Boeing’s Starliner Stuck at Space Station: Unraveling Helium Leaks and Thruster Troubles

Boeing Starliner Spacecraft Docked to Space Station

The Starliner spacecraft on NASA’s Boeing Crew Flight Test is pictured docked to the Harmony module’s forward port as the International Space Station orbited 263 miles above the Mediterranean Sea. Credit: NASA

Boeing’s Starliner spacecraft is stuck at the Space Station for now as NASA and Boeing have adjusted the return schedule to address issues within the propulsion system while managing conflicts with planned spacewalks at the International Space Station.

This delay allows for comprehensive reviews and system checks, paralleling procedures from previous missions. While these evaluations occur, astronauts Butch Wilmore and Suni Williams remain active aboard the ISS, equipped with ample supplies and no pressing need to return to Earth soon.

NASA and Boeing Delay Starliner Return

Leadership at NASA and Boeing have again adjusted the return to Earth of the Starliner Crew Flight Test spacecraft with agency astronauts Butch Wilmore and Suni Williams from the International Space Station (ISS). The move off Wednesday, June 26, deconflicts Starliner’s undocking and landing from a series of planned International Space Station spacewalks while allowing mission teams time to review propulsion system data. Listen to a full replay (embedded below) of the June 18 media briefing where NASA and Boeing leadership discussed the ongoing efforts.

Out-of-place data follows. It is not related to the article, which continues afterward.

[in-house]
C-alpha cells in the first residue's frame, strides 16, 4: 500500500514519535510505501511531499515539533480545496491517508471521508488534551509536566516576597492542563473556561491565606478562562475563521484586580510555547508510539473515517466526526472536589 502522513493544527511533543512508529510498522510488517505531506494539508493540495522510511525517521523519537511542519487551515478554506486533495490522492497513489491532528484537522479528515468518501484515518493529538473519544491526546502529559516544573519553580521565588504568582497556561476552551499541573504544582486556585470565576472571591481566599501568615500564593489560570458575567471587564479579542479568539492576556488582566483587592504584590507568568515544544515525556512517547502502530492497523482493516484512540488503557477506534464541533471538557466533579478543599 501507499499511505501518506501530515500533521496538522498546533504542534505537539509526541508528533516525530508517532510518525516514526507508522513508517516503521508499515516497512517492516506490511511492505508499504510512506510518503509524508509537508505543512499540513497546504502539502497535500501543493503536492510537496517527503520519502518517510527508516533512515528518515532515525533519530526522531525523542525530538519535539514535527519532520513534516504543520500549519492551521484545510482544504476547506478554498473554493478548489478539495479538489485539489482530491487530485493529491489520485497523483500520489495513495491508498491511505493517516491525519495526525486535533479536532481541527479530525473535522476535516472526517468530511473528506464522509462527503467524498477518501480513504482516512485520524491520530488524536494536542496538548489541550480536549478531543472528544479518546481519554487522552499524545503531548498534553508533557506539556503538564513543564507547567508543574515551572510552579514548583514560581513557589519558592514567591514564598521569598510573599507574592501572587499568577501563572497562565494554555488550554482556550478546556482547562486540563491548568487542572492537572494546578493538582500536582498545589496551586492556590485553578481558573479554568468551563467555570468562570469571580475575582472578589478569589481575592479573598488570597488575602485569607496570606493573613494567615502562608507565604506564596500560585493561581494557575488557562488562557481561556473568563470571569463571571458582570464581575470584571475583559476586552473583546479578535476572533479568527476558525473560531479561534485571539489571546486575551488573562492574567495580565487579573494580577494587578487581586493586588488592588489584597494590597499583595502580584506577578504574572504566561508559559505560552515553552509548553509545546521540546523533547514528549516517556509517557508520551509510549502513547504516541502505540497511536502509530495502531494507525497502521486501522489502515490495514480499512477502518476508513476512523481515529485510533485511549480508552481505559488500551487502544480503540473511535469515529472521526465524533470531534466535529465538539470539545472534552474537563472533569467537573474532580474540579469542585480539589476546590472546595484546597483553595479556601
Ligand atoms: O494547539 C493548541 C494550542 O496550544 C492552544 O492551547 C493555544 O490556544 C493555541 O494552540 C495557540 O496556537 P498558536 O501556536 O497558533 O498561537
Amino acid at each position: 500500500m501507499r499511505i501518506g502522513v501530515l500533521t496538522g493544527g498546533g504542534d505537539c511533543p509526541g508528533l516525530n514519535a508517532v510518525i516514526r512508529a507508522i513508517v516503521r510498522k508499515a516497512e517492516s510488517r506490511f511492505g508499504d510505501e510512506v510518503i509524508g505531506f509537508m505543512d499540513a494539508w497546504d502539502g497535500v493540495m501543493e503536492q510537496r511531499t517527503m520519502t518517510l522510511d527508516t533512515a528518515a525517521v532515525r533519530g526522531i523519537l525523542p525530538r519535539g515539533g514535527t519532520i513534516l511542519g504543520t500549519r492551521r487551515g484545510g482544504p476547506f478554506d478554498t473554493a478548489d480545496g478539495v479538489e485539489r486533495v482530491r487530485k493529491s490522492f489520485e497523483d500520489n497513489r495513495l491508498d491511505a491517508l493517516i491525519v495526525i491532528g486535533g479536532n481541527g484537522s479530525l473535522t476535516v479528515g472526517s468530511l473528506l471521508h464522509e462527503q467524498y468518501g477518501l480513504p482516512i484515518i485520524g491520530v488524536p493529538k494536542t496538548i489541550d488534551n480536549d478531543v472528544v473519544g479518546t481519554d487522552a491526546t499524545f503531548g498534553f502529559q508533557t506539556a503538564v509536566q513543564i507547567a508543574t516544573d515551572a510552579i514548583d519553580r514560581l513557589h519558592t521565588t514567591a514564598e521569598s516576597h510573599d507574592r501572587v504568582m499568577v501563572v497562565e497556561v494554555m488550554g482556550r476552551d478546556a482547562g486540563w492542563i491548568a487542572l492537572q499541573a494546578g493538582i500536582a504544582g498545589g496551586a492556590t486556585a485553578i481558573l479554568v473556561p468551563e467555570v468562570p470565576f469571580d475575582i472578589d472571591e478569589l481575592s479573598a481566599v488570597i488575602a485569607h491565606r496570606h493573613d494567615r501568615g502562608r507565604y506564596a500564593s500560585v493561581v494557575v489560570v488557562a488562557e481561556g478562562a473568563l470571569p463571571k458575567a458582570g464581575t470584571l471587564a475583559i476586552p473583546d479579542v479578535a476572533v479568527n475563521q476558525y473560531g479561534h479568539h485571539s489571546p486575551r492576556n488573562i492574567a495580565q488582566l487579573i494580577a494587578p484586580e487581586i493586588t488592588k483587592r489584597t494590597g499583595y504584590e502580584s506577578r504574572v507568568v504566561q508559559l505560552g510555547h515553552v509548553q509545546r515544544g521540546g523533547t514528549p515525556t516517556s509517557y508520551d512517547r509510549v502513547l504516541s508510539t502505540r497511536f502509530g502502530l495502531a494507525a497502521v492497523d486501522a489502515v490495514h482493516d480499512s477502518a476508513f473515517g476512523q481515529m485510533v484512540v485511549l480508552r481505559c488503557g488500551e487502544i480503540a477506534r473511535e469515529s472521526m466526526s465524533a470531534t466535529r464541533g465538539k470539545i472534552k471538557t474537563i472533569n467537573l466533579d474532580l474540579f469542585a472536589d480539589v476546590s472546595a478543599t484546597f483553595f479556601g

Mission Management and Safety Reviews

“We are taking our time and following our standard mission management team process,” said Steve Stich, manager of NASA’s Commercial Crew Program. “We are letting the data drive our decision-making relative to managing the small helium system leaks and thruster performance we observed during rendezvous and docking. Additionally, given the duration of the mission, it is appropriate for us to complete an agency-level review, similar to what was done ahead of the NASA’s SpaceX Demo-2 return after two months on orbit, to document the agency’s formal acceptance on proceeding as planned.”